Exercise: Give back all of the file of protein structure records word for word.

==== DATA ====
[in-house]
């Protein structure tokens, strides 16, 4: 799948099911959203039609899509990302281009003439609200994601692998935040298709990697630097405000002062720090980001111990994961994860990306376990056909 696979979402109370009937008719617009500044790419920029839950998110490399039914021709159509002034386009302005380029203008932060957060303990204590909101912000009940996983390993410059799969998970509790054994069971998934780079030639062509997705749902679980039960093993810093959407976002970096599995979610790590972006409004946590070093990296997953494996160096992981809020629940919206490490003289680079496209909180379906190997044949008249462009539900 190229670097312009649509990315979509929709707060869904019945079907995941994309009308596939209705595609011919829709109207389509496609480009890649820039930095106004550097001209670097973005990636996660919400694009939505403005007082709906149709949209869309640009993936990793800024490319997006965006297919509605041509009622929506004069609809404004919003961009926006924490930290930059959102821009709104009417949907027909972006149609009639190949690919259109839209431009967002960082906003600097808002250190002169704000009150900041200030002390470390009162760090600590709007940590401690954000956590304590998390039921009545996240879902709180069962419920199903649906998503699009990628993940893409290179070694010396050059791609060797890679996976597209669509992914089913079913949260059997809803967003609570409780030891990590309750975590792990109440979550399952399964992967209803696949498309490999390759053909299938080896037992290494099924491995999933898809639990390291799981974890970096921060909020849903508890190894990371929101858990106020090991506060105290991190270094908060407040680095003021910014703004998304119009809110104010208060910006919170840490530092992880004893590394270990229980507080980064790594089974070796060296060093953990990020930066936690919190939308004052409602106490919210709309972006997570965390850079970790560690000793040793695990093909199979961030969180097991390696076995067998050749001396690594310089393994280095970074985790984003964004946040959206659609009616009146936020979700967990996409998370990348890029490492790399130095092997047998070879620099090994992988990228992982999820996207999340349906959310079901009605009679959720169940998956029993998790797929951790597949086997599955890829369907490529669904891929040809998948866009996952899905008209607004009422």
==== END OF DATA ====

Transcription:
[in-house]
């Protein structure tokens, strides 16, 4: 799948099911959203039609899509990302281009003439609200994601692998935040298709990697630097405000002062720090980001111990994961994860990306376990056909 696979979402109370009937008719617009500044790419920029839950998110490399039914021709159509002034386009302005380029203008932060957060303990204590909101912000009940996983390993410059799969998970509790054994069971998934780079030639062509997705749902679980039960093993810093959407976002970096599995979610790590972006409004946590070093990296997953494996160096992981809020629940919206490490003289680079496209909180379906190997044949008249462009539900 190229670097312009649509990315979509929709707060869904019945079907995941994309009308596939209705595609011919829709109207389509496609480009890649820039930095106004550097001209670097973005990636996660919400694009939505403005007082709906149709949209869309640009993936990793800024490319997006965006297919509605041509009622929506004069609809404004919003961009926006924490930290930059959102821009709104009417949907027909972006149609009639190949690919259109839209431009967002960082906003600097808002250190002169704000009150900041200030002390470390009162760090600590709007940590401690954000956590304590998390039921009545996240879902709180069962419920199903649906998503699009990628993940893409290179070694010396050059791609060797890679996976597209669509992914089913079913949260059997809803967003609570409780030891990590309750975590792990109440979550399952399964992967209803696949498309490999390759053909299938080896037992290494099924491995999933898809639990390291799981974890970096921060909020849903508890190894990371929101858990106020090991506060105290991190270094908060407040680095003021910014703004998304119009809110104010208060910006919170840490530092992880004893590394270990229980507080980064790594089974070796060296060093953990990020930066936690919190939308004052409602106490919210709309972006997570965390850079970790560690000793040793695990093909199979961030969180097991390696076995067998050749001396690594310089393994280095970074985790984003964004946040959206659609009616009146936020979700967990996409998370990348890029490492790399130095092997047998070879620099090994992988990228992982999820996207999340349906959310079901009605009679959720169940998956029993998790797929951790597949086997599955890829369907490529669904891929040809998948866009996952899905008209607004009422």